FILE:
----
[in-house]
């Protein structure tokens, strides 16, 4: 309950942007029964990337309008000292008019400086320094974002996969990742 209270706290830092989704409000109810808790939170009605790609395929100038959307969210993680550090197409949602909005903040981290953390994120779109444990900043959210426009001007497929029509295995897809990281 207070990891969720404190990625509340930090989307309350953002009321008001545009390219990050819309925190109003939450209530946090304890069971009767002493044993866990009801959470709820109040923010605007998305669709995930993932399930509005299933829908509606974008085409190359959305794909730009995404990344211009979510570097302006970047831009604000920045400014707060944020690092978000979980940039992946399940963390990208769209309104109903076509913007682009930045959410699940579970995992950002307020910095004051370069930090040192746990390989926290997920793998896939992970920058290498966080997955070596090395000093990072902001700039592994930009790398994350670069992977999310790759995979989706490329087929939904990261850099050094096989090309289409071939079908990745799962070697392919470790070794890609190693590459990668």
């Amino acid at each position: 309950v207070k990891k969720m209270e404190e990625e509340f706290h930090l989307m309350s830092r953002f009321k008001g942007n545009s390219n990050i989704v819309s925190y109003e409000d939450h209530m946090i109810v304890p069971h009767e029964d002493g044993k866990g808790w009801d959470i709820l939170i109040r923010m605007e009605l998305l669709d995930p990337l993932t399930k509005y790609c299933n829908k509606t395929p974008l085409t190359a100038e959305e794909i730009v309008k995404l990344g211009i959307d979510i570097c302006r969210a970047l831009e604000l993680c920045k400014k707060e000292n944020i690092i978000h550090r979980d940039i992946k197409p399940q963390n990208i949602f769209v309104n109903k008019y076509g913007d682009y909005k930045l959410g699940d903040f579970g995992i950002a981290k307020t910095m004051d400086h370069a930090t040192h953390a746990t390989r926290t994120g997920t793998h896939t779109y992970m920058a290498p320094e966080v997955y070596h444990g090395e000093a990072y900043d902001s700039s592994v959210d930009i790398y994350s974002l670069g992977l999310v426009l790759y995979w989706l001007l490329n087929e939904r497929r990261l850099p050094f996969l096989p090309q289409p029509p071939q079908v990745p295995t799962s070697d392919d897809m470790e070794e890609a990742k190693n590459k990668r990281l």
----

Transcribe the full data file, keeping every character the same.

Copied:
[in-house]
């Protein structure tokens, strides 16, 4: 309950942007029964990337309008000292008019400086320094974002996969990742 209270706290830092989704409000109810808790939170009605790609395929100038959307969210993680550090197409949602909005903040981290953390994120779109444990900043959210426009001007497929029509295995897809990281 207070990891969720404190990625509340930090989307309350953002009321008001545009390219990050819309925190109003939450209530946090304890069971009767002493044993866990009801959470709820109040923010605007998305669709995930993932399930509005299933829908509606974008085409190359959305794909730009995404990344211009979510570097302006970047831009604000920045400014707060944020690092978000979980940039992946399940963390990208769209309104109903076509913007682009930045959410699940579970995992950002307020910095004051370069930090040192746990390989926290997920793998896939992970920058290498966080997955070596090395000093990072902001700039592994930009790398994350670069992977999310790759995979989706490329087929939904990261850099050094096989090309289409071939079908990745799962070697392919470790070794890609190693590459990668």
């Amino acid at each position: 309950v207070k990891k969720m209270e404190e990625e509340f706290h930090l989307m309350s830092r953002f009321k008001g942007n545009s390219n990050i989704v819309s925190y109003e409000d939450h209530m946090i109810v304890p069971h009767e029964d002493g044993k866990g808790w009801d959470i709820l939170i109040r923010m605007e009605l998305l669709d995930p990337l993932t399930k509005y790609c299933n829908k509606t395929p974008l085409t190359a100038e959305e794909i730009v309008k995404l990344g211009i959307d979510i570097c302006r969210a970047l831009e604000l993680c920045k400014k707060e000292n944020i690092i978000h550090r979980d940039i992946k197409p399940q963390n990208i949602f769209v309104n109903k008019y076509g913007d682009y909005k930045l959410g699940d903040f579970g995992i950002a981290k307020t910095m004051d400086h370069a930090t040192h953390a746990t390989r926290t994120g997920t793998h896939t779109y992970m920058a290498p320094e966080v997955y070596h444990g090395e000093a990072y900043d902001s700039s592994v959210d930009i790398y994350s974002l670069g992977l999310v426009l790759y995979w989706l001007l490329n087929e939904r497929r990261l850099p050094f996969l096989p090309q289409p029509p071939q079908v990745p295995t799962s070697d392919d897809m470790e070794e890609a990742k190693n590459k990668r990281l």